Windows Server 2003 Technology Primer

Do you need to evaluate whether to migrate to Windows Server 2003? Look at what’s new, how it benefits adminstration and thin client terminal services, look into extending the capabilities of Windows 2003 with downloadable tools and more. (From Microsoft Windows Server 2003 Unleashed, second edition, by Rand Morimoto, et al. Sams Publishing, 2004, ISBN: 0672326671.)


More than a year after its release date, and well over two years from the time early adopters were putting it out in production environments, Windows Server 2003 has proven itself to be the most stable and reliable server operating system Microsoft has ever shipped. Many have called Windows Server 2003 a major Service Pack for Windows 2000 for the ease of the upgrades from Windows 2000 to Windows 2003. However, many consider the new security, fault tolerance, add-on tools, and overall functional improvements to be the long-awaited rewrite of the Windows operating system.

To the casual observer, Windows Server 2003 looks like nothing more than the Windows XP graphical user interface on top of the old Windows 2000 server operating system, with a few added utilities. However, now that organizations have been able to deploy Windows 2003 throughout their enterprises, when you look under the hood, Windows Server 2003 is a major rewrite of the Windows 2000 operating system, with significant changes to the kernel that makes Windows Server 2003 achieve the reliability, fault tolerance, and scalability that major organizations have been demanding of their network operating system for years.

This chapter introduces the significant enhancements and diverse capabilities of the Windows Server 2003 operating system, and references the chapters through the balance of this book that detail these improvements. The differences that Windows Server 2003 adds to a networking environment, along with best practices learned from enterprise implementation of Windows 2003, require a re-education so that design and implementation decisions made with previous versions of Windows are handled differently with Windows Server 2003 to take advantage of the enhanced operating system capabilities.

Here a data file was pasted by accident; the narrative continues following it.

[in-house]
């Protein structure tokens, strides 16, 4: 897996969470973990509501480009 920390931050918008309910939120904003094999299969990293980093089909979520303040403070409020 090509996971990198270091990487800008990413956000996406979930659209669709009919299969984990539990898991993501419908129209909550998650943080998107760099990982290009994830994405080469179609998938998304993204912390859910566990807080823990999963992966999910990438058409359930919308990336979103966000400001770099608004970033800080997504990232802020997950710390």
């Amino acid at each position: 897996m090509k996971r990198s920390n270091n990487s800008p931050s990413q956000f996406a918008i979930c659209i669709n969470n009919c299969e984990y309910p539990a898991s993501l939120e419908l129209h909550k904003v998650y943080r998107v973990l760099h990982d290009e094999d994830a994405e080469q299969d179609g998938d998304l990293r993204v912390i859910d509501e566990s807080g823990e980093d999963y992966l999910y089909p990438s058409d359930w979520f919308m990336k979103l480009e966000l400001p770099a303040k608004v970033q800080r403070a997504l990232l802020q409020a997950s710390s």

Windows .NET Framework Versus Windows Server 2003

When we’re talking about Windows Server 2003, one of the first points that frequently needs to be clarified is the difference between the Windows Server 2003 operating system and the Windows .NET Framework. These two terms are frequently (and improperly) used interchangeably; however, they are completely different.

The Windows .NET Framework was announced first, formally during the summer of 2001, in reference to a completely new application development environment by Microsoft. When we refer to Windows Server 2003, it is an actual network operating system product in which software is installed on a server and applications are executed. Windows Server 2003 is a part of the Windows .NET Framework.

Understanding the Windows .NET Framework

The Windows .NET Framework is the application development environment in which a common language runtime, framework classes, and an application development process are defined. Until the introduction of the Windows .NET Framework, some organizations developed applications using Visual Basic; some organizations, using Visual C; some organizations, using Active Server Pages technology for a Web server; and some organizations, using an Open Database Connectivity (ODBC) front-end application to Microsoft SQL or Microsoft Access.